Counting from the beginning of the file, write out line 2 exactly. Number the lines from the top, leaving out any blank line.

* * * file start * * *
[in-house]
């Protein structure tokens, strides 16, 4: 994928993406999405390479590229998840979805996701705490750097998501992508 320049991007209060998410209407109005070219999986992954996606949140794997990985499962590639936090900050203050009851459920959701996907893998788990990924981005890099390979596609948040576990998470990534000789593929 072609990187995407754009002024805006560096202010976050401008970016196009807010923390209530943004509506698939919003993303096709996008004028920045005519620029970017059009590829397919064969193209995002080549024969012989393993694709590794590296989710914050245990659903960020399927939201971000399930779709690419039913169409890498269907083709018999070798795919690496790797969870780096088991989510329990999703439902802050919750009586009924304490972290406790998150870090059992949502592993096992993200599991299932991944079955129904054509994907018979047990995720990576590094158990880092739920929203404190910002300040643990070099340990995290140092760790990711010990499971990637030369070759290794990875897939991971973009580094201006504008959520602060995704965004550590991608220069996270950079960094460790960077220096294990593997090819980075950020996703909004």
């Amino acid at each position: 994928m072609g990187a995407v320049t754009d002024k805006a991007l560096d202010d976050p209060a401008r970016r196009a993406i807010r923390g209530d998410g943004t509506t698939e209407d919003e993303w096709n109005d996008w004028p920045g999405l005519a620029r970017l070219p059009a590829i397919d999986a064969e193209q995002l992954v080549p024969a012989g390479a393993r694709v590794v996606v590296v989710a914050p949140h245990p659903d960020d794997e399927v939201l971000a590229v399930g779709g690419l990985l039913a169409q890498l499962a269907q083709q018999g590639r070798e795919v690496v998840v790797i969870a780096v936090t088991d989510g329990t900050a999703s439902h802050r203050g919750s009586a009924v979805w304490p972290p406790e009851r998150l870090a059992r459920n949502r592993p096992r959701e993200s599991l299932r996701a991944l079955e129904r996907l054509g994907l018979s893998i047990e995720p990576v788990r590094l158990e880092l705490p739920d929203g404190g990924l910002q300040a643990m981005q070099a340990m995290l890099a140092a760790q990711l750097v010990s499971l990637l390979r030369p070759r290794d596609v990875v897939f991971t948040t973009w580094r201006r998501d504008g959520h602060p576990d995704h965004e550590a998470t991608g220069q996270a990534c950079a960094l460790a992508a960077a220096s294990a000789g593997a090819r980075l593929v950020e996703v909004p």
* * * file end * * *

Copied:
């Protein structure tokens, strides 16, 4: 994928993406999405390479590229998840979805996701705490750097998501992508 320049991007209060998410209407109005070219999986992954996606949140794997990985499962590639936090900050203050009851459920959701996907893998788990990924981005890099390979596609948040576990998470990534000789593929 072609990187995407754009002024805006560096202010976050401008970016196009807010923390209530943004509506698939919003993303096709996008004028920045005519620029970017059009590829397919064969193209995002080549024969012989393993694709590794590296989710914050245990659903960020399927939201971000399930779709690419039913169409890498269907083709018999070798795919690496790797969870780096088991989510329990999703439902802050919750009586009924304490972290406790998150870090059992949502592993096992993200599991299932991944079955129904054509994907018979047990995720990576590094158990880092739920929203404190910002300040643990070099340990995290140092760790990711010990499971990637030369070759290794990875897939991971973009580094201006504008959520602060995704965004550590991608220069996270950079960094460790960077220096294990593997090819980075950020996703909004």